Now, as described in the nlab page of motivic quantization, one should map Phases to BGL(E) for E some E-oo ring. This basically performs linearization in some sense. Then the main question is, what happens to the quantomorphism n-group? For n=1, E=C, and finite group, at least the naive answer is that the symmetry group becomes the group algebra C[G]. But of course, while the generators are still invertible, any of the formal sums does not have an inverse anymore. It is in this sense that Physicists consider “non-invertible” symmetries, which is different from what the name would suggest (e.g. considering the higher monoid of prequantum endomorphisms). So for n-dimensional theories, the guess or central assumption is that the prequantum higher group becomes a quantum higher algebra. The great majority of the current literature deals with the higher categorification of this finite group setting, which is why you’ll always see them discussing fusion (n-)categories. In particular, they are interested in cases where the fusion category is not the generalization of C[G], but are things such as the Tambara-Yamagami category. It’s still not obvious to me how these categories could arise from a prequantum theory, but there are some models using lattices that argue that the corresponding quantum theory has a given fusion category as its fusion category of symmetries.
Obviously there are a lot of things that need to be established (gauging, anomalies, dual symmetries, etc). But that’s as far as I can tell the general idea. “Non-invertible symmetries” arise at the quantum level due to the tensor structure of the quantum theory, even if we stick to invertible transformations at the quantum level. This is not far from the content of e.g. Entanglement of Sections, I think.
Would be happy to discuss this further.
Hi Alonso,
yes, if you would go ahead creating an entry in the direction of “generalized symmetries” that would be great! Or give it a technically more descriptive name (maybe “higher global symmetry”), whatever makes sense to you. I am (still) busy with other things, but I’d be happy to follow such an entry develop.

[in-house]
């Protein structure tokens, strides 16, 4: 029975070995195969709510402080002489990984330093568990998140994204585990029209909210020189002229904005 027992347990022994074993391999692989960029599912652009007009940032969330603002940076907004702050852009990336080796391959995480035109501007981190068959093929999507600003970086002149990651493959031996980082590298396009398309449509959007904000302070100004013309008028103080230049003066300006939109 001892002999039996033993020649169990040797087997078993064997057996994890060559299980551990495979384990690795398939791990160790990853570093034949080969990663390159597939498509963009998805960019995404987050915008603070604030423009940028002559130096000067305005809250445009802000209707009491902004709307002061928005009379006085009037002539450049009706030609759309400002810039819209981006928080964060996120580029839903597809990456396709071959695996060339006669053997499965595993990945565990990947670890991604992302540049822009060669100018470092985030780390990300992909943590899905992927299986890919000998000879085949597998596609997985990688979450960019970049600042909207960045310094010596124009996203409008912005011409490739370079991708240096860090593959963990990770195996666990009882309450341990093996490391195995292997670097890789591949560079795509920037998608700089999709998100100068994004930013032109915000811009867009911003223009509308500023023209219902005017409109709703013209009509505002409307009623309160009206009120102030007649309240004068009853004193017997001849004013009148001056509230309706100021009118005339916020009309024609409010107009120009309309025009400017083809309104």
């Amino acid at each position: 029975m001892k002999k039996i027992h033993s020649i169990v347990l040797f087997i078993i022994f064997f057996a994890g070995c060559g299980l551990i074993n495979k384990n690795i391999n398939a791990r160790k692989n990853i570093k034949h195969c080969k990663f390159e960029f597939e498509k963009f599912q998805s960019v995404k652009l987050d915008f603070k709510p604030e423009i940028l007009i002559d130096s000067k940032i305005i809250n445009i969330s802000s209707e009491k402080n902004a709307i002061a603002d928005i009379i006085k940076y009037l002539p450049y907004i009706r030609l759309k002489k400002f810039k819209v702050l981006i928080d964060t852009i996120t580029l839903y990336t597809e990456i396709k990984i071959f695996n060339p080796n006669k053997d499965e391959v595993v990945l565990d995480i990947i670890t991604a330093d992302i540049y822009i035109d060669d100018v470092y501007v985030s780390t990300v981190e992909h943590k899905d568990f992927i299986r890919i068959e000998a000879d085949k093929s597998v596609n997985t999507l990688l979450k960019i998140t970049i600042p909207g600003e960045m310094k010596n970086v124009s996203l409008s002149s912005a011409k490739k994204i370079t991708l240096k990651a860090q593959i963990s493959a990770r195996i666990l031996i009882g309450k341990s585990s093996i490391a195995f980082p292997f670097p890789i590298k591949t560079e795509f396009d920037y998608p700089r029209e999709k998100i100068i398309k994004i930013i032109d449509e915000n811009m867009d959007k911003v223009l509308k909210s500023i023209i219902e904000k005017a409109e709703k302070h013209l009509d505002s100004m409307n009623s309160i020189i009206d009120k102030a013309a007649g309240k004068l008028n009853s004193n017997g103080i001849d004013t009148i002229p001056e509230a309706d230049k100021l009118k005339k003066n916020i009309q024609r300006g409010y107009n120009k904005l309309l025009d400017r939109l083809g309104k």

My quip on the terminology “non-invertible symmetry” being “oxymoronic” seems hard to evade, though: It is de facto an oxymoron, isn’t it. I don’t think it’s wise to speak this way, since it effectively means dumping the meaning of the dear word “symmetry”, for little gain. But this is a side issue which should not to get in the way of having a new entry as above.
What you say regarding quantum phases seems to refer to the construction of (pre)quantum operators as on the bottom of p.5 here?
The case of regarding a group algebra as an algebra of quantum observables has been much on my mind lately. A profound example of this is that discussed in Fundamental weight systems are quantum states. We have been expanding on the underlying idea in section 5 “Brane lightcone quantization” of Introduction to Hypothesis H. There are some classical theorems by Gelfand, Naimark and others (here) that are relevant here in view of quantization, which seems to have remained under-appreciated. This would be fun to discuss. (Again, I don’t think it would be wise to refer to elements of a group algebra as “non-invertible symmetries”, but that linguistic issue need not get in our way.)
This page claims that Hoàng Xuân Sính introduced 2-groups in 1973. However, most references cite the year as 1975. Furthermore, there’s a 1972 paper Groupe dans une catégorie by Alexandru Solian which appears to be an earlier reference.
I have added the pointer to Solian 1972
and fixed the web-link for Sinh 1973,
adding also the link to the pdf-scan at pnp.mathematik.uni-stuttgart.de/lexmath/kuenzer/sinh_I.pdf
In its top right corner, this scan carries the following somewhat cryptic dating:
12
HOA
73
? $\to$ 1975
Since the last line is in a handwriting different from the first three lines, maybe the original dating may have been 1973 and then later somebody suggested that the proper dating should be 1975? Maybe Sinh wrote “73” when starting the manuscript but did not defend it before 1975?
added also pointer to Solian 1980